Good Economics for Hard Times by Abhijit V. Banerjee
The Ride of a Lifetime by Robert Iger
The Choice by Edith Eva Eger
The Great Influenza by John M. Barry
Cloud Atlas by David Mitchell
Prepared by Diane Tavenner
Why We Sleep by Matthew Walker
Growth by Vaclav Smil
An American Marriage by Tayari Jones
The Man Who Fed the World by Leon Hesser
The Rosie Result by Graeme Simsion
A Gentleman in Moscow by Amor Towles
These Truths by Jill Lepore
The Moment of Lift by Melinda Gates
Blueprint by Nicholas A. Christakis
Army of None by Paul Scharre
Educated by Tara Westover
Upheaval by Jared Diamond
The Future of Capitalism by Paul Collier
Presidents of War by Michael Beschloss
Bad Blood by John Carreyrou
Capitalism without Capital by Jonathan Haskel
Everything Happens for a Reason by Kate Bowler
Leonardo da Vinci by Walter Isaacson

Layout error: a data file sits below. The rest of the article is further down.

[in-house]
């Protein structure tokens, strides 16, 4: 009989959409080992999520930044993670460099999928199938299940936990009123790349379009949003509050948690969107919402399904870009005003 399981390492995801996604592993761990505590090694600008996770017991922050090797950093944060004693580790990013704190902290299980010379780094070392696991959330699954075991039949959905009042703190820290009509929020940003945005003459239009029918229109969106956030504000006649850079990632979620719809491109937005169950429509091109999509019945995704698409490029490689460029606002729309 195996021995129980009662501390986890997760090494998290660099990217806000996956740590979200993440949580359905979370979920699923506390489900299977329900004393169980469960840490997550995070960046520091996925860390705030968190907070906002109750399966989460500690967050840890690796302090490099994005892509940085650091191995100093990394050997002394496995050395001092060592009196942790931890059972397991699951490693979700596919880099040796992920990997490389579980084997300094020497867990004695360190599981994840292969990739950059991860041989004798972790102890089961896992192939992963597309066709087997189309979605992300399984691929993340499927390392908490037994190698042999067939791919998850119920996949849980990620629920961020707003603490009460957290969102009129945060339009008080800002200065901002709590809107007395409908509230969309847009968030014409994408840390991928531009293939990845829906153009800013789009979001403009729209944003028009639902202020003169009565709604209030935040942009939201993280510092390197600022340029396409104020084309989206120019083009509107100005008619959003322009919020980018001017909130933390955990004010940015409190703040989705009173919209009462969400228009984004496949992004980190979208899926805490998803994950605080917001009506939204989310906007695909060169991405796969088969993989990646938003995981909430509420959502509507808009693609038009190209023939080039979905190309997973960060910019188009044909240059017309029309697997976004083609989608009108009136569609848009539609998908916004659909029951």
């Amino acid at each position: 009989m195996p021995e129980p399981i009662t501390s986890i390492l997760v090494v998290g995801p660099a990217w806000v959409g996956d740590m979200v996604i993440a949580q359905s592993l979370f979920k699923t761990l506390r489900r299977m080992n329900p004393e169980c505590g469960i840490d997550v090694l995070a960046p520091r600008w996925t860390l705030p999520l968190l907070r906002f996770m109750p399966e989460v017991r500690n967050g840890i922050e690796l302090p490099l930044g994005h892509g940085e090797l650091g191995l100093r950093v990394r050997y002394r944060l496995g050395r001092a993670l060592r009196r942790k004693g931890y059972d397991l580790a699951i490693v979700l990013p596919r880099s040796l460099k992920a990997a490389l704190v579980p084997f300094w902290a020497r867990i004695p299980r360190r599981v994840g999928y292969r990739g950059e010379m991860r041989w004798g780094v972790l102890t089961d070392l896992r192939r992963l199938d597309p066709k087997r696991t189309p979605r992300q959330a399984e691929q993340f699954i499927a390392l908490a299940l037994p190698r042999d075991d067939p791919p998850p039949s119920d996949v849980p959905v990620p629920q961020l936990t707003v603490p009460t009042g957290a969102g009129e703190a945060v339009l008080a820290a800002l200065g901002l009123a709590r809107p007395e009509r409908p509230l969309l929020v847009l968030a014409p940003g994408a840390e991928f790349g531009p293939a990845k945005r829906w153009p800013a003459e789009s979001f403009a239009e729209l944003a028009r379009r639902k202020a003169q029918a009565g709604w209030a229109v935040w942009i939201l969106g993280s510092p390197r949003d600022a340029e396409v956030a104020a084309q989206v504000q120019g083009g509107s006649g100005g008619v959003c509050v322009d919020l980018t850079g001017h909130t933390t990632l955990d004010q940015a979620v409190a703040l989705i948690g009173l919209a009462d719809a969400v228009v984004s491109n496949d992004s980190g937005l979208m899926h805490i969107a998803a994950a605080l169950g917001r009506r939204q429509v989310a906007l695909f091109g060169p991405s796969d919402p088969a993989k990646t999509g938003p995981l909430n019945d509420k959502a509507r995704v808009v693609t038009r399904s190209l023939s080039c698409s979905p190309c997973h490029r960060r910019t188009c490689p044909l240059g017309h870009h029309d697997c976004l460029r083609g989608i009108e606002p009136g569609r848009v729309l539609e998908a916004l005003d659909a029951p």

Origin Story by David Christian
Lincoln in the Bardo by George Saunders
Factfulness by Hans Rosling
Turtles All the Way Down by John Green
Enlightenment Now by Steven Pinker
The Grid by Gretchen Bakke
Becoming Steve Jobs by Brent Schlender
Business Adventures by John Brooks
Checklist Manifesto by Atul Gawande
The Great Gatsby by F. Scott Fitzgerald
Hit Refresh by Satya Nadella
Billion Dollar Whale by Bradley Hope
Tools and Weapons by Brad Smith
21 Lessons for the 21st Century by Yuval Noah Harari
Born a Crime by Trevor Noah
Energy and Civilization by Vaclav Smil
Nine Pints by Rose George
Blitzscaling by Reid Hoffman
Homo Deus by Yuval Noah Harari
The Moon Is a Harsh Mistress by Robert A. Heinlein
Life 3.0 by Max Tegmark
The New Science of Strong Materials by James Edward Gordon
Sapiens by Yuval Noah Harari
Shoe Dog by Phil Knight
Measure What Matters by John Doerr
Tomorrow's Table by Pamela C. Ronald
I Contain Multitudes by Ed Yong
Principles by Ray Dalio
The Rise and Fall of American Growth by Robert J. Gordon